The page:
Courtesy of Pixabay
President Joe Biden signed a $1.9 trillion COVID-19 relief bill on March 11, sparking new hope for the United States as the pandemic continues on.
This will fund direct payments of up to $1,400, extend unemployment insurance supplements, expand the child tax credits and fund vaccine distribution, according to CNBC.
Unlike previous stimulus packages, adult dependents 17 and older can now qualify to receive the full $1,400. This includes high school and college students, elderly adults and disabled adults claimed by someone else.
The taxpayer claiming the dependent must meet the income requirements in order to receive the stimulus.
Suffolk University freshman English major Hanan Tuffaha criticized the current stimulus package, and claimed that college students should have been included in previous stimulus packages.
“I personally live at home, so I don’t need to pay rent or anything, but I know a lot of college students who live on their own and $1,400 isn’t even going to pay half their rent,” said Tuffaha. “I honestly don’t like the system because not everyone really […] has their parents’ support. I know people who, since their parents manage [their finances], they’ve decided to keep the stimulus and not to give any to their child who’s in college.”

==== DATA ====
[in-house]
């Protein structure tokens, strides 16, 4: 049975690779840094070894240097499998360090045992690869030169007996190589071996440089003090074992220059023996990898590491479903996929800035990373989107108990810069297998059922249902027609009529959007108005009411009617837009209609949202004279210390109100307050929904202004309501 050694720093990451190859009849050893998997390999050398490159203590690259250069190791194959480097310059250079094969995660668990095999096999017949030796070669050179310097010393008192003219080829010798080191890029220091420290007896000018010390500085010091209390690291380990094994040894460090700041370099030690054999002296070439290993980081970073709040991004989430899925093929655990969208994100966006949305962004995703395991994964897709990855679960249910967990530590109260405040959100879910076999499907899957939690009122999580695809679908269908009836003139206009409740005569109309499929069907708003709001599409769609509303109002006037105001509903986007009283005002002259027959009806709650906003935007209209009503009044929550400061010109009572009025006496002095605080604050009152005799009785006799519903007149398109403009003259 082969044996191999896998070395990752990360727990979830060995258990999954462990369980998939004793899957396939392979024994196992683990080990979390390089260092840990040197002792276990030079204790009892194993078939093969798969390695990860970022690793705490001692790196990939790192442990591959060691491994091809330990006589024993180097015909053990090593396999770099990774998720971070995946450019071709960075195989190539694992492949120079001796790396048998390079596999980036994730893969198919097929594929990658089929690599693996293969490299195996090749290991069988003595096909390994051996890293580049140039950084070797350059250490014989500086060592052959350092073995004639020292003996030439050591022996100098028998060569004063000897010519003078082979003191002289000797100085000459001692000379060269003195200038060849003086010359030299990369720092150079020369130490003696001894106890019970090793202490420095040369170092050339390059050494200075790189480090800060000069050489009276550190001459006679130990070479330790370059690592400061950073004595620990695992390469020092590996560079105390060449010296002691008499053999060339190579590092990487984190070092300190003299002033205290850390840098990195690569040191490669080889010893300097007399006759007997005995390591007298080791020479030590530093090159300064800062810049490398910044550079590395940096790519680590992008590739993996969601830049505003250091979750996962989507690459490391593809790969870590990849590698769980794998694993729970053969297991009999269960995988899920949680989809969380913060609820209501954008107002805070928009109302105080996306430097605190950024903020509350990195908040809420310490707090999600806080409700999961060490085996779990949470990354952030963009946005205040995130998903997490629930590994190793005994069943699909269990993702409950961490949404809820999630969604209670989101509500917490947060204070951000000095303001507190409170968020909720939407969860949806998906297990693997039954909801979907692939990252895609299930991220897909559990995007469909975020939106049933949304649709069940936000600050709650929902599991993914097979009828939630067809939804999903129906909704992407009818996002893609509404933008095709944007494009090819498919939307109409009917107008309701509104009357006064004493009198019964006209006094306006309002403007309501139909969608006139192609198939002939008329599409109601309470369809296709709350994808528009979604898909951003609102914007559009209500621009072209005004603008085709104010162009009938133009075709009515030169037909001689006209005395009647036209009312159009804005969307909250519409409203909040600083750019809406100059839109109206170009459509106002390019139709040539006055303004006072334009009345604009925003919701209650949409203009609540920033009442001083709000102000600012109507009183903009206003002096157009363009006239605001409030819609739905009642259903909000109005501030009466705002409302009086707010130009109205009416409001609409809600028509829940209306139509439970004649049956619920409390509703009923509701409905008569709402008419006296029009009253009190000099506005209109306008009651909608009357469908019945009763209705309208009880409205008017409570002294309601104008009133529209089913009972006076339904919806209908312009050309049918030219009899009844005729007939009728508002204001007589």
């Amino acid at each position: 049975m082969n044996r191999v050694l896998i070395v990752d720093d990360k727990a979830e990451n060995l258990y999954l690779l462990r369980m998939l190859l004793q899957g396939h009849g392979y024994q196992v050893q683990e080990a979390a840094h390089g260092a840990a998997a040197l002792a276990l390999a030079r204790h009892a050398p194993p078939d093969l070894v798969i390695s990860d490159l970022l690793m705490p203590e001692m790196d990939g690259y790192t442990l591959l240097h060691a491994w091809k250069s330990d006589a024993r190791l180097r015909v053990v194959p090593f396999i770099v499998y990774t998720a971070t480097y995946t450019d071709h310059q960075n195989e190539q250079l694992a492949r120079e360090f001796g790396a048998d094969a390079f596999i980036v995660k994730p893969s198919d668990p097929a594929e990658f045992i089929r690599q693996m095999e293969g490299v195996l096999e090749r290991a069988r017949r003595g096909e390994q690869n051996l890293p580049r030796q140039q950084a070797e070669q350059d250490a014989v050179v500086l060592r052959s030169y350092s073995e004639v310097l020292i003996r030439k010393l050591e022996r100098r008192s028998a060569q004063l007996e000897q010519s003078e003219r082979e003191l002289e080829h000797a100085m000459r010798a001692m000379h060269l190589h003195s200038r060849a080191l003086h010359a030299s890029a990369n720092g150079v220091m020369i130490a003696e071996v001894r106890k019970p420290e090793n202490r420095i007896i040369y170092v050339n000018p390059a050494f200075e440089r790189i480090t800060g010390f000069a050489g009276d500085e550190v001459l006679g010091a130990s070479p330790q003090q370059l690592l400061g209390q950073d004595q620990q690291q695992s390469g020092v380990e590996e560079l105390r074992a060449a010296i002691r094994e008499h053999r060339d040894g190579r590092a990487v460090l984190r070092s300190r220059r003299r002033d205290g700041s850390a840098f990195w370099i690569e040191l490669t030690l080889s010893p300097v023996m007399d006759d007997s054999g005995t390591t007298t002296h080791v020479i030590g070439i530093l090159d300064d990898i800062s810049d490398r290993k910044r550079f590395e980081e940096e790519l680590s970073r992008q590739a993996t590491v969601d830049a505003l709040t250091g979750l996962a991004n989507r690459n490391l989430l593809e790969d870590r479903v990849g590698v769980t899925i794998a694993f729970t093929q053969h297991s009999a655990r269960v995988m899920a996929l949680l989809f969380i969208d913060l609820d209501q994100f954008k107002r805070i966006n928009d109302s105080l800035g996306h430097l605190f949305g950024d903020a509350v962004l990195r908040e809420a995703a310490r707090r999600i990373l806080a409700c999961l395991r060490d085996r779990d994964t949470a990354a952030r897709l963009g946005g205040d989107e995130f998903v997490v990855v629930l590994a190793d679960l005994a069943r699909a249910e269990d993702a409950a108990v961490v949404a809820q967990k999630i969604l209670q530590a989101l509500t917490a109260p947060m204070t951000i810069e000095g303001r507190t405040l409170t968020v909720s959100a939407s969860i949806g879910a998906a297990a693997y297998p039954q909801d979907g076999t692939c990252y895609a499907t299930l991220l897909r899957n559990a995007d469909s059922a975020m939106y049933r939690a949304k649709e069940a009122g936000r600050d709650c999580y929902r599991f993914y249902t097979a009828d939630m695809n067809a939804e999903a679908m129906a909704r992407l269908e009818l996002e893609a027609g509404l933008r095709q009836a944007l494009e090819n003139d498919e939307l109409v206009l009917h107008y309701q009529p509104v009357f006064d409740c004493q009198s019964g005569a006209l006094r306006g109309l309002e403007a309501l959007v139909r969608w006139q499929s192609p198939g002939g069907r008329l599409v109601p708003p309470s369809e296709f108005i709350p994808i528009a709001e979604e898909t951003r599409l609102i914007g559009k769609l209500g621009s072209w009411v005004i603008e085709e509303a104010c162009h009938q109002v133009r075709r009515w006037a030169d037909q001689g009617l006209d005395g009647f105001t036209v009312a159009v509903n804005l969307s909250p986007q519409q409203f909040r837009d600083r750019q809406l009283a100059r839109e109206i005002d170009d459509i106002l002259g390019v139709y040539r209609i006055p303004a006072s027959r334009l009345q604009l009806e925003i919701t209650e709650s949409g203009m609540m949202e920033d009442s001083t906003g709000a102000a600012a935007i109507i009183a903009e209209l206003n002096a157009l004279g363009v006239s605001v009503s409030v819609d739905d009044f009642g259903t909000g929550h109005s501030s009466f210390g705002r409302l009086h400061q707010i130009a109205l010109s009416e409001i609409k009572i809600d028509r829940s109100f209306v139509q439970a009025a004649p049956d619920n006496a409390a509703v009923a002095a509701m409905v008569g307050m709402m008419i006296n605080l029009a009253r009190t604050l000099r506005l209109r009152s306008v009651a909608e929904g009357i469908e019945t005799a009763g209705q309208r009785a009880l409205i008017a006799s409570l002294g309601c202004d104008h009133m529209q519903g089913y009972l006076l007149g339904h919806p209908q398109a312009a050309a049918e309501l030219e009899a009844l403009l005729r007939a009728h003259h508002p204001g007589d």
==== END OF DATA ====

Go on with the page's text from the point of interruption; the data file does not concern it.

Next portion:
Other students such as Aaron Leventhal, a freshman economics major, said that the current system is favorable, even if there are a few drawbacks.
“I like how [the government] specifically made a point to have income brackets,” said Leventhal. “I think it should have been sooner, but I mean I’m just glad we got it. I think it will help the economy.”
When it comes to what they’ll do with their money, these students had a few ideas.
“I think I’m going to save it for my student loans,” said Tuffaha.
“I’m going to put some into my saving account, because I feel like there’s not that much work right now, so it’s good to have some extra money,” said Leventhal. “I’ll probably invest some of it, but not too much, and use the rest as spending money.”
While some college students might put their money toward rent, investments or necessities, professor of economics Jonathan Haughton advises them not to save, but to spend.
“The whole point about this is to get a multiplier effect,” said Haughton. “The idea is that there’s a sort of ripple effect as this multiplies through the economy.”
Haughton also said that this may be the last stimulus check the American people need as the U.S. slowly begins to find the light at the end of the pandemic’s tunnel.
“We can’t afford to do [stimulus checks] all the time,” he said. “Fairly soon, I do think we’re going to find ourselves bounce back quite quickly— unemployment will go back down quite a lot, we’ll have rapid growth later this year, and at some point or other we’ll go back to sort of saying ‘Okay, now you can make your own living, you don’t need the stimulus checks.’”
Follow Shealagh on Twitter @ShealaghS